Ceiling repair at Frick Collection

broken plaster

Part 1 of 3

We had one day to complete this ceiling repair at The Frick Collection (1 E 70th St in Manhattan).  We received a call about a piece of plaster that had fallen from the 90 year-old ceiling in the main gallery.   Apparently, there was water damage from the roof that had left the medallion just hanging on and it eventually fell (nobody was hurt, luckily).
Being able to complete a job like this from start to finish, shows versatility.  There’s so many techniques in this “small touch-up” that we had to break it up in 3 posts:  upcoming plaster repair and making a plaster mold.

In this post, we’re focusing on the job as a whole and the decorative painting.

Main gallery.

galleryThe hole.holeThe museum gathered all of the pieces.  Luckily the main medallion was in good shape.
They were sent to our shop, where we looked at them closely.  For the sake of preservation, we did a color analysis to establish the 3 main colors used, the glazing, and  the gilding.
broken plaster To save time, we pre-mixed the values of colors and selected the gold leaf that would match.colorsOur supplies were delivered by messenger service.  In NYC, it pays to pack efficiently.  shopThe shop.  Not too shabby.  Under the watchful eye of the old masters – Franz Haltz, Turner, Vermeer, Rembrandt, etc.

shopThe area was protected.  The museum provided the work lift.broken plasterscaffold This is the hole from above.broken plasterThe pieces were affixed and filled with a casting plaster and secured to the ceiling.  See upcoming post:  Plaster ceiling repairplaster touch upFor a missing smaller ornament, a cast (purple area) was formed and we later made a mold.  See post:  How to make a moldplaster touch upOnce the ceiling was ready for paint, a coat of natural amber shellac was applied.  This is an essential step to seal the raw plaster.shellacFinished painting shellac.plaster touch upA moisture meter was used to be sure the surface was dry enough to continue painting due to the fresh plaster repair.moisture meterThis is a good reading.  At 22% moisture, it is just on the cusp.  Because the roof is open (unsealed), the moisture can continue to escape from the backside.  It was OK to continue painting.moisture meterThe base paint that was pre-mixed in the shop was applied with a detail brush (long or short pointed).plaster touch up

plaster touch upThe final decorative layer is gilding.  In this case, I used a patent 22.5K surface leafing (slightly heavier weight than regular leaf).gild toolsWater size was applied to the tips with a sable pointed brush.  The leaf was applied once the size had dried to tacky.  Rondin brushes are excellent for transferring gold leaf to a sized surface as well as applying the size.gildinFinished touch-up.plaster touch up done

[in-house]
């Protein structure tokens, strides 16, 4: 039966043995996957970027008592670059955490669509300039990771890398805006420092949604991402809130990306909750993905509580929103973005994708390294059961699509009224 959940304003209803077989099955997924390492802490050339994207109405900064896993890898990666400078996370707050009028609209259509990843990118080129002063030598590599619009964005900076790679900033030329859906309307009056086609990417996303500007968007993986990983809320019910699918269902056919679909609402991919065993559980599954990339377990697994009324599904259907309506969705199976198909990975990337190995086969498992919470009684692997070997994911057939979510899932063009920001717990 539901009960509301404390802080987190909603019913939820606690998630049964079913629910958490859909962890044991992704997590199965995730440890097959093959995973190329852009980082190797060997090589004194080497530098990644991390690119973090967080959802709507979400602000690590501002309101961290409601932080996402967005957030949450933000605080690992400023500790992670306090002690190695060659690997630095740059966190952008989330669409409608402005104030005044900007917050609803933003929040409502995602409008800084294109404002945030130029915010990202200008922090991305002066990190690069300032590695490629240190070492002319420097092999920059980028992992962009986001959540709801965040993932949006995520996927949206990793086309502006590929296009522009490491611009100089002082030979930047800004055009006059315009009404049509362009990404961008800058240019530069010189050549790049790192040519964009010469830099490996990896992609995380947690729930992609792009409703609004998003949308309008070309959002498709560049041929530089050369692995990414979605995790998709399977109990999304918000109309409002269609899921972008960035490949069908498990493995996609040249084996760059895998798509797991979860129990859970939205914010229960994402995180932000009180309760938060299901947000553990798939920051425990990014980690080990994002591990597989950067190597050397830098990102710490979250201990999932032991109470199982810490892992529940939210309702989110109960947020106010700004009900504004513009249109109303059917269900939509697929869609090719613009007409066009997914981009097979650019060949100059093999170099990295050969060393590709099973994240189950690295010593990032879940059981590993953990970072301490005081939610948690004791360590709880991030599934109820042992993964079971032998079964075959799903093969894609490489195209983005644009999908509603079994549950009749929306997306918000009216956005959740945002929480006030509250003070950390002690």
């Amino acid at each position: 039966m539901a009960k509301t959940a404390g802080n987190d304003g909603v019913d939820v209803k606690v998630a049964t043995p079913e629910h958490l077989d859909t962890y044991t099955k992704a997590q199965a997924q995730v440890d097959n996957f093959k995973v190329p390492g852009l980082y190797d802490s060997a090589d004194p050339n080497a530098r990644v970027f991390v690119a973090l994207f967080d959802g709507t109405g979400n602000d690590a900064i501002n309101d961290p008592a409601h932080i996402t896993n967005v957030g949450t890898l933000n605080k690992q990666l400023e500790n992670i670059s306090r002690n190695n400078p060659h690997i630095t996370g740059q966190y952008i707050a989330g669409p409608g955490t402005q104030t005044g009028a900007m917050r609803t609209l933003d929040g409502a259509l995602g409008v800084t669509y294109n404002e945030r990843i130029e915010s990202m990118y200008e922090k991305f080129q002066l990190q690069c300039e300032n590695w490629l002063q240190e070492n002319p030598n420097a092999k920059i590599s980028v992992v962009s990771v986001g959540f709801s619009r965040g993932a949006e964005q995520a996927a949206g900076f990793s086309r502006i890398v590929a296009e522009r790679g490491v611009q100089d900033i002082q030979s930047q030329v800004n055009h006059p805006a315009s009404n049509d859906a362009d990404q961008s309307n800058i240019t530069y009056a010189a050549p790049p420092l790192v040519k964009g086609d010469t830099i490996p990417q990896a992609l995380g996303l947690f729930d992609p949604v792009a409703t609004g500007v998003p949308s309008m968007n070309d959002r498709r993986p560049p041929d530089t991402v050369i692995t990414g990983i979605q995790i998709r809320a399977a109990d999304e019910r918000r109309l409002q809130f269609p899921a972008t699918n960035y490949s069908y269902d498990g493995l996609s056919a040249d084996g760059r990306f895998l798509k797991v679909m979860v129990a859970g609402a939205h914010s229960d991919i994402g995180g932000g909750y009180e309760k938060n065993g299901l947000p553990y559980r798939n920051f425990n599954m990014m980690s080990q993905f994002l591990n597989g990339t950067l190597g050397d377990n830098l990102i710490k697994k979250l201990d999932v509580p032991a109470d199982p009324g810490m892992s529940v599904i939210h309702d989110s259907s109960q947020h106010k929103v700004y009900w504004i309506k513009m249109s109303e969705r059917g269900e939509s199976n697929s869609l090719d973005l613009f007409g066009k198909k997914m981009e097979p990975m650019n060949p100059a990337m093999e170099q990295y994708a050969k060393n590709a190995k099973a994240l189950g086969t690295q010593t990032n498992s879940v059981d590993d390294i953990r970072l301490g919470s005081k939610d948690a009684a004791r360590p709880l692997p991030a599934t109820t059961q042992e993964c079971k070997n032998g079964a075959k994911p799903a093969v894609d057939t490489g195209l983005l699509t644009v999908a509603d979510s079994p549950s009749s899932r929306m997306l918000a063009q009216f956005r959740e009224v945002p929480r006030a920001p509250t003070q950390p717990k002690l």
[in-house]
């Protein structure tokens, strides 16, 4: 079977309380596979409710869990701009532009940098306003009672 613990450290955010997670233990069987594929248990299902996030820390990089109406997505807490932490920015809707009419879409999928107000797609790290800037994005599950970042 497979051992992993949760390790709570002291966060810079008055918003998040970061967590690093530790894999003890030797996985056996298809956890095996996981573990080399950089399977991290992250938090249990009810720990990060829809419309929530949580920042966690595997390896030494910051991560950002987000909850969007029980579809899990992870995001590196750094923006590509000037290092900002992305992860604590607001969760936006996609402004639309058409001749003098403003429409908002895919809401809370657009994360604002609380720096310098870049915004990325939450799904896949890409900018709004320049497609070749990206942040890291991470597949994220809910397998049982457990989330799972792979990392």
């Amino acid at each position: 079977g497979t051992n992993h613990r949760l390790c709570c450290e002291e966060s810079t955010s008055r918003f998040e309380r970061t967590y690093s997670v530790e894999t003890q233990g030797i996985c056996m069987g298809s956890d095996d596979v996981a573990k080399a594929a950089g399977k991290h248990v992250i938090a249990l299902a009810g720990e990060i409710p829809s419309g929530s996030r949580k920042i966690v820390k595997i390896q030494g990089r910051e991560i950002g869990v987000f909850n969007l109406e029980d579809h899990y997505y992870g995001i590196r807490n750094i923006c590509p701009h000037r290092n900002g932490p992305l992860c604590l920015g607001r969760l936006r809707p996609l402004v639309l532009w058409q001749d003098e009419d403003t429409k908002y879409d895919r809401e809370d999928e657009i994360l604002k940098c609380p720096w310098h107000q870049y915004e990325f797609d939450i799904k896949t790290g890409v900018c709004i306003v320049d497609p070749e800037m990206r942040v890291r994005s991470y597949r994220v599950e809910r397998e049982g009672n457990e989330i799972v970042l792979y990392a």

plaster touch up finishedThe curator could not believe we completed the job in one day – as we were asked to do so.  And he couldn’t even spot the touch-up from below.

plaster touch up finished

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Comments

  1. Greetings from Oz!
    Wow Pierre what a gig!
    Having visited the Frick Museum once, I can appreciate the enormity of the project and the time frame. Obviously being well prepared was the key and that aspect you had down pat.
    In Australia I have quoted on various heritage homes and buildings including Government House in Melbourne. Government House is a massive building in high Victorian splendour where official events and the rare visit from the Queen of England occurs.
    Again, short turn around time frames for works conducted there and sometimes they don’t allow site visits with only emailed photographs of the damage that requires repairing and painting.
    Thanks for the always interesting emails of your fascinating work. Cheers Rodney Ashton

  2. Nice work Pierre, as always. Bit surprised you are comfortable with 22% moisture, I understand the time constrain and the fact that the back of it is open to evaporation.
    I’m still soldering on at St. Pat’s, not directly involved with the plaster work, but paint wise I can’t touch anything above 5%… Any plaster repair requires automatic 28 days curing period (shellac haven’t enter the conversation yet, as per architects specs, I guess).
    So refreshing to see decent work being done, and on the clock…
    Big up! 🙂
    Trust All is Well,
    Tomek

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